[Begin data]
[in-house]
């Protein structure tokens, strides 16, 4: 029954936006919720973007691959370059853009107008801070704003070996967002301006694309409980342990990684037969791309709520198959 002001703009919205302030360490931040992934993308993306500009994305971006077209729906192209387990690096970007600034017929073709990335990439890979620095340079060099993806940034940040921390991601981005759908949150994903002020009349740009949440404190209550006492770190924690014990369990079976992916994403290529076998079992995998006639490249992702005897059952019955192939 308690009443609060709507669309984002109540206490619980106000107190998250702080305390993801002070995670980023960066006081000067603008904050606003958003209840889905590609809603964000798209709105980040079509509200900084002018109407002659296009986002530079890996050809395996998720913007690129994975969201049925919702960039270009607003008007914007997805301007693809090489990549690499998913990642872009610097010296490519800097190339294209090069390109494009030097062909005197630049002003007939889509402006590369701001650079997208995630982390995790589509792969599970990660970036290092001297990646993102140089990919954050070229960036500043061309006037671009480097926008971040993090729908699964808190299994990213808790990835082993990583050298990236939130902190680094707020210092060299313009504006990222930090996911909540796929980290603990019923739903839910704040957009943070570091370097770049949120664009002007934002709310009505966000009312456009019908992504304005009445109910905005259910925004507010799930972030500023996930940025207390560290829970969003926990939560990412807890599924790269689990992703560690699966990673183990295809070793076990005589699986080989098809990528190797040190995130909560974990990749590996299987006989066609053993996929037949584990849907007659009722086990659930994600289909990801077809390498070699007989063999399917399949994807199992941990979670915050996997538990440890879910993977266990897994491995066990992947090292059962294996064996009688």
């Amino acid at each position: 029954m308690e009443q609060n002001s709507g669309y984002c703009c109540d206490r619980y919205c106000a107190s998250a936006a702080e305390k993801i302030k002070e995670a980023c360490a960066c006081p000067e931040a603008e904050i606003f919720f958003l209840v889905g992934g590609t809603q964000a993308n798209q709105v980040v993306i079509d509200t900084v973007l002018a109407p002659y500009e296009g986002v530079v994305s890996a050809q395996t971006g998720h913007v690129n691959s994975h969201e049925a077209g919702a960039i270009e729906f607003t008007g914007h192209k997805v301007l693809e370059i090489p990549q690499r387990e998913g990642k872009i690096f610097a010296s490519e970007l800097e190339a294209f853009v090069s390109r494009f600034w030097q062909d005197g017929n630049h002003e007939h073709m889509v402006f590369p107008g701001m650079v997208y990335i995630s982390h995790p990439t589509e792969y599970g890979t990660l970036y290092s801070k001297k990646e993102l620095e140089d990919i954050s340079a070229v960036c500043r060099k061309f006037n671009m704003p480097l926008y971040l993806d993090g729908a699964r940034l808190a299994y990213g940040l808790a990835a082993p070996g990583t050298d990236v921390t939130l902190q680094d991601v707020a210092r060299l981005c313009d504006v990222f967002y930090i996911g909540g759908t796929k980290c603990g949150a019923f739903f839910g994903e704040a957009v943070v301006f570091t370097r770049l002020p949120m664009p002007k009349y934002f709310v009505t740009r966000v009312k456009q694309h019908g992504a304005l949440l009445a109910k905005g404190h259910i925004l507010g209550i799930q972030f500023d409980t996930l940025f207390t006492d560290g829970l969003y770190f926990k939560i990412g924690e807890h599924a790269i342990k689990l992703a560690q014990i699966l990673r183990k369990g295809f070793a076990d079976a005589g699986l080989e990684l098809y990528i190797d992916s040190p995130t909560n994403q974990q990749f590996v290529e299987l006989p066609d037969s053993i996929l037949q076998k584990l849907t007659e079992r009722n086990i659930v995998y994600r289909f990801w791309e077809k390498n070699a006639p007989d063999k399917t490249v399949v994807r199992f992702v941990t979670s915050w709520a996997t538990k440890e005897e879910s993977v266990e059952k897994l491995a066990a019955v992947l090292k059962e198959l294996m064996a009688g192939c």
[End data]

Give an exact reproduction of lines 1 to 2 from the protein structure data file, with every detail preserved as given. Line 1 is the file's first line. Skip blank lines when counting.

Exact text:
[in-house]
């Protein structure tokens, strides 16, 4: 029954936006919720973007691959370059853009107008801070704003070996967002301006694309409980342990990684037969791309709520198959 002001703009919205302030360490931040992934993308993306500009994305971006077209729906192209387990690096970007600034017929073709990335990439890979620095340079060099993806940034940040921390991601981005759908949150994903002020009349740009949440404190209550006492770190924690014990369990079976992916994403290529076998079992995998006639490249992702005897059952019955192939 308690009443609060709507669309984002109540206490619980106000107190998250702080305390993801002070995670980023960066006081000067603008904050606003958003209840889905590609809603964000798209709105980040079509509200900084002018109407002659296009986002530079890996050809395996998720913007690129994975969201049925919702960039270009607003008007914007997805301007693809090489990549690499998913990642872009610097010296490519800097190339294209090069390109494009030097062909005197630049002003007939889509402006590369701001650079997208995630982390995790589509792969599970990660970036290092001297990646993102140089990919954050070229960036500043061309006037671009480097926008971040993090729908699964808190299994990213808790990835082993990583050298990236939130902190680094707020210092060299313009504006990222930090996911909540796929980290603990019923739903839910704040957009943070570091370097770049949120664009002007934002709310009505966000009312456009019908992504304005009445109910905005259910925004507010799930972030500023996930940025207390560290829970969003926990939560990412807890599924790269689990992703560690699966990673183990295809070793076990005589699986080989098809990528190797040190995130909560974990990749590996299987006989066609053993996929037949584990849907007659009722086990659930994600289909990801077809390498070699007989063999399917399949994807199992941990979670915050996997538990440890879910993977266990897994491995066990992947090292059962294996064996009688």